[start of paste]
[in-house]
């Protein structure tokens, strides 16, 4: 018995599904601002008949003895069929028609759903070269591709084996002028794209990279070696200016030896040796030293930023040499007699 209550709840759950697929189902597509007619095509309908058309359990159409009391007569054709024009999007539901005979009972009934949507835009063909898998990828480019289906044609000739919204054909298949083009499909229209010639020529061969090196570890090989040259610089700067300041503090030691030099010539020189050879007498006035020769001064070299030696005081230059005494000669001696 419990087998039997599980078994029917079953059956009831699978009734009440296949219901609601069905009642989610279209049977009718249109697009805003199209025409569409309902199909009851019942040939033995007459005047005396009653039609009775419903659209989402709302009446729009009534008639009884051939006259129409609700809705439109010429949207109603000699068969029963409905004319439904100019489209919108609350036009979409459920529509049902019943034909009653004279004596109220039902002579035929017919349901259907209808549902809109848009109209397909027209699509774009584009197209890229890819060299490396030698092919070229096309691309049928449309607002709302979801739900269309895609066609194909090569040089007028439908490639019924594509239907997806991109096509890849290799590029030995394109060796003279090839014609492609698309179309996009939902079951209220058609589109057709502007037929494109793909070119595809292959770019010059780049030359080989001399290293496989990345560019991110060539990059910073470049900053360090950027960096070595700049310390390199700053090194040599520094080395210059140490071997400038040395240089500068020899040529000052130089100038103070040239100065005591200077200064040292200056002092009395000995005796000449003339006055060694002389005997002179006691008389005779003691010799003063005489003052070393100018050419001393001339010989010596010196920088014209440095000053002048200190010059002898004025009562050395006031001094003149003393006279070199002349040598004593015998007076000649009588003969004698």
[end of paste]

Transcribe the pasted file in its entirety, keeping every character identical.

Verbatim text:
[in-house]
């Protein structure tokens, strides 16, 4: 018995599904601002008949003895069929028609759903070269591709084996002028794209990279070696200016030896040796030293930023040499007699 209550709840759950697929189902597509007619095509309908058309359990159409009391007569054709024009999007539901005979009972009934949507835009063909898998990828480019289906044609000739919204054909298949083009499909229209010639020529061969090196570890090989040259610089700067300041503090030691030099010539020189050879007498006035020769001064070299030696005081230059005494000669001696 419990087998039997599980078994029917079953059956009831699978009734009440296949219901609601069905009642989610279209049977009718249109697009805003199209025409569409309902199909009851019942040939033995007459005047005396009653039609009775419903659209989402709302009446729009009534008639009884051939006259129409609700809705439109010429949207109603000699068969029963409905004319439904100019489209919108609350036009979409459920529509049902019943034909009653004279004596109220039902002579035929017919349901259907209808549902809109848009109209397909027209699509774009584009197209890229890819060299490396030698092919070229096309691309049928449309607002709302979801739900269309895609066609194909090569040089007028439908490639019924594509239907997806991109096509890849290799590029030995394109060796003279090839014609492609698309179309996009939902079951209220058609589109057709502007037929494109793909070119595809292959770019010059780049030359080989001399290293496989990345560019991110060539990059910073470049900053360090950027960096070595700049310390390199700053090194040599520094080395210059140490071997400038040395240089500068020899040529000052130089100038103070040239100065005591200077200064040292200056002092009395000995005796000449003339006055060694002389005997002179006691008389005779003691010799003063005489003052070393100018050419001393001339010989010596010196920088014209440095000053002048200190010059002898004025009562050395006031001094003149003393006279070199002349040598004593015998007076000649009588003969004698």